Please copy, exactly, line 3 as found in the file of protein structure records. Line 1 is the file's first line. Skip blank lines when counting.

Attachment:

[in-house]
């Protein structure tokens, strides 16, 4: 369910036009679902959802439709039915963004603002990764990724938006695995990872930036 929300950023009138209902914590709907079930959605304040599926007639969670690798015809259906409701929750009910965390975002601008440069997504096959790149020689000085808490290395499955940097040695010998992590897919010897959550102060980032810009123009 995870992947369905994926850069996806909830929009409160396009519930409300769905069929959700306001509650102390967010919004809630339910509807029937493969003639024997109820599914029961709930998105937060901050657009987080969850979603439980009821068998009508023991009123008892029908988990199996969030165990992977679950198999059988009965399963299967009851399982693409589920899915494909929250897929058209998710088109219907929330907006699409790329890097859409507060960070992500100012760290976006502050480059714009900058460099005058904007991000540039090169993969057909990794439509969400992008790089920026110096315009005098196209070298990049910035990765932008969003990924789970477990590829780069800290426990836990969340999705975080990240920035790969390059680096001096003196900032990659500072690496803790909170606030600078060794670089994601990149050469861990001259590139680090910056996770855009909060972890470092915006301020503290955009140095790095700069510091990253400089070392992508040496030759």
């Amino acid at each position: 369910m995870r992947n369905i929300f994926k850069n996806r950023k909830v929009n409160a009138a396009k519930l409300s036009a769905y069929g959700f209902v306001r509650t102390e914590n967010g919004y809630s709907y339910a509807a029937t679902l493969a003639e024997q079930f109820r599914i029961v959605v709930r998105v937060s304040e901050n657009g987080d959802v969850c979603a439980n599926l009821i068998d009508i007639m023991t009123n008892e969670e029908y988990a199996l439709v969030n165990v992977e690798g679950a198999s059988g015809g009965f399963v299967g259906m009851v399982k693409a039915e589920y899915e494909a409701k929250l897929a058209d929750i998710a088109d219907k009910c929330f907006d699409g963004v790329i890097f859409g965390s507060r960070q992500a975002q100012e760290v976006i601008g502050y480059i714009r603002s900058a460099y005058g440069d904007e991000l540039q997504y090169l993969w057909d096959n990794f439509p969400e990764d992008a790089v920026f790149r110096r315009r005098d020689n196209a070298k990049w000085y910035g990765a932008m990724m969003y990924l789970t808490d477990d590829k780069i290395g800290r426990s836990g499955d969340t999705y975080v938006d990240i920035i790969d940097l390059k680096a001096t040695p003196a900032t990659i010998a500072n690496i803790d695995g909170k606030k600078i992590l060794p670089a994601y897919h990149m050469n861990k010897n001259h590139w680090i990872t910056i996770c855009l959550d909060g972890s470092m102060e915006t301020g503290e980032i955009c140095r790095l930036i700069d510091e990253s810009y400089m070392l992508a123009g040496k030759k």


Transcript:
């Amino acid at each position: 369910m995870r992947n369905i929300f994926k850069n996806r950023k909830v929009n409160a009138a396009k519930l409300s036009a769905y069929g959700f209902v306001r509650t102390e914590n967010g919004y809630s709907y339910a509807a029937t679902l493969a003639e024997q079930f109820r599914i029961v959605v709930r998105v937060s304040e901050n657009g987080d959802v969850c979603a439980n599926l009821i068998d009508i007639m023991t009123n008892e969670e029908y988990a199996l439709v969030n165990v992977e690798g679950a198999s059988g015809g009965f399963v299967g259906m009851v399982k693409a039915e589920y899915e494909a409701k929250l897929a058209d929750i998710a088109d219907k009910c929330f907006d699409g963004v790329i890097f859409g965390s507060r960070q992500a975002q100012e760290v976006i601008g502050y480059i714009r603002s900058a460099y005058g440069d904007e991000l540039q997504y090169l993969w057909d096959n990794f439509p969400e990764d992008a790089v920026f790149r110096r315009r005098d020689n196209a070298k990049w000085y910035g990765a932008m990724m969003y990924l789970t808490d477990d590829k780069i290395g800290r426990s836990g499955d969340t999705y975080v938006d990240i920035i790969d940097l390059k680096a001096t040695p003196a900032t990659i010998a500072n690496i803790d695995g909170k606030k600078i992590l060794p670089a994601y897919h990149m050469n861990k010897n001259h590139w680090i990872t910056i996770c855009l959550d909060g972890s470092m102060e915006t301020g503290e980032i955009c140095r790095l930036i700069d510091e990253s810009y400089m070392l992508a123009g040496k030759k």